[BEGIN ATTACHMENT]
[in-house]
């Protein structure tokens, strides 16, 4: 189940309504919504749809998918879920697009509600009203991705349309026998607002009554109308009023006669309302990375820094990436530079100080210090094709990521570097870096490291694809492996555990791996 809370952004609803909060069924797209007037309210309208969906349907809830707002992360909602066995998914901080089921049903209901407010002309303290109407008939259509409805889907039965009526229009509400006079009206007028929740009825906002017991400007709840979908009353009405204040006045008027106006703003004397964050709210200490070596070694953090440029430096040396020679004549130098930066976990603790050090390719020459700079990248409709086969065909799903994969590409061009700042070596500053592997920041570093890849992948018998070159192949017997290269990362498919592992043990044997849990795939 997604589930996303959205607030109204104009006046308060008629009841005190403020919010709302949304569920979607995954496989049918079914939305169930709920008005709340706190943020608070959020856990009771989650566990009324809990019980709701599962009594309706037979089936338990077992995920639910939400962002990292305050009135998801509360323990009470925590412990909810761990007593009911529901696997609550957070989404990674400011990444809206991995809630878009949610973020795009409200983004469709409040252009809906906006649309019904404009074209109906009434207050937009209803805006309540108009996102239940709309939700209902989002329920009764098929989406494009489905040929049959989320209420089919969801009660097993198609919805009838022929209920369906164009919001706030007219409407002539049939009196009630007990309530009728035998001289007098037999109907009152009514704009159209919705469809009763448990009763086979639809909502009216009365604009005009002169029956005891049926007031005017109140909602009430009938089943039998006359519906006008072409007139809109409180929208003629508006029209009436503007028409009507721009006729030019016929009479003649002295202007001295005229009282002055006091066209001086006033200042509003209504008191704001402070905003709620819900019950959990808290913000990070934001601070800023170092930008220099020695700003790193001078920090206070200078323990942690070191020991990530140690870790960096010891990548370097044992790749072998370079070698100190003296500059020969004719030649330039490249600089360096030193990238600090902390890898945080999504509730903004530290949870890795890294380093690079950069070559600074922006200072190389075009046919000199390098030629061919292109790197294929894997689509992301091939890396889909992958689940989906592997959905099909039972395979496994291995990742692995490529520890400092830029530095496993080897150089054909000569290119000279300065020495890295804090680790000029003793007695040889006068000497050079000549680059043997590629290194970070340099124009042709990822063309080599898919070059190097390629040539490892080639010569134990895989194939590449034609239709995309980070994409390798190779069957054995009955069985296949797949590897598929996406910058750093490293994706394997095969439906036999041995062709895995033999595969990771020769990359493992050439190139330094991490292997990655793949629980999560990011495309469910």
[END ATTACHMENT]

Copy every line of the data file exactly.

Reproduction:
[in-house]
């Protein structure tokens, strides 16, 4: 189940309504919504749809998918879920697009509600009203991705349309026998607002009554109308009023006669309302990375820094990436530079100080210090094709990521570097870096490291694809492996555990791996 809370952004609803909060069924797209007037309210309208969906349907809830707002992360909602066995998914901080089921049903209901407010002309303290109407008939259509409805889907039965009526229009509400006079009206007028929740009825906002017991400007709840979908009353009405204040006045008027106006703003004397964050709210200490070596070694953090440029430096040396020679004549130098930066976990603790050090390719020459700079990248409709086969065909799903994969590409061009700042070596500053592997920041570093890849992948018998070159192949017997290269990362498919592992043990044997849990795939 997604589930996303959205607030109204104009006046308060008629009841005190403020919010709302949304569920979607995954496989049918079914939305169930709920008005709340706190943020608070959020856990009771989650566990009324809990019980709701599962009594309706037979089936338990077992995920639910939400962002990292305050009135998801509360323990009470925590412990909810761990007593009911529901696997609550957070989404990674400011990444809206991995809630878009949610973020795009409200983004469709409040252009809906906006649309019904404009074209109906009434207050937009209803805006309540108009996102239940709309939700209902989002329920009764098929989406494009489905040929049959989320209420089919969801009660097993198609919805009838022929209920369906164009919001706030007219409407002539049939009196009630007990309530009728035998001289007098037999109907009152009514704009159209919705469809009763448990009763086979639809909502009216009365604009005009002169029956005891049926007031005017109140909602009430009938089943039998006359519906006008072409007139809109409180929208003629508006029209009436503007028409009507721009006729030019016929009479003649002295202007001295005229009282002055006091066209001086006033200042509003209504008191704001402070905003709620819900019950959990808290913000990070934001601070800023170092930008220099020695700003790193001078920090206070200078323990942690070191020991990530140690870790960096010891990548370097044992790749072998370079070698100190003296500059020969004719030649330039490249600089360096030193990238600090902390890898945080999504509730903004530290949870890795890294380093690079950069070559600074922006200072190389075009046919000199390098030629061919292109790197294929894997689509992301091939890396889909992958689940989906592997959905099909039972395979496994291995990742692995490529520890400092830029530095496993080897150089054909000569290119000279300065020495890295804090680790000029003793007695040889006068000497050079000549680059043997590629290194970070340099124009042709990822063309080599898919070059190097390629040539490892080639010569134990895989194939590449034609239709995309980070994409390798190779069957054995009955069985296949797949590897598929996406910058750093490293994706394997095969439906036999041995062709895995033999595969990771020769990359493992050439190139330094991490292997990655793949629980999560990011495309469910």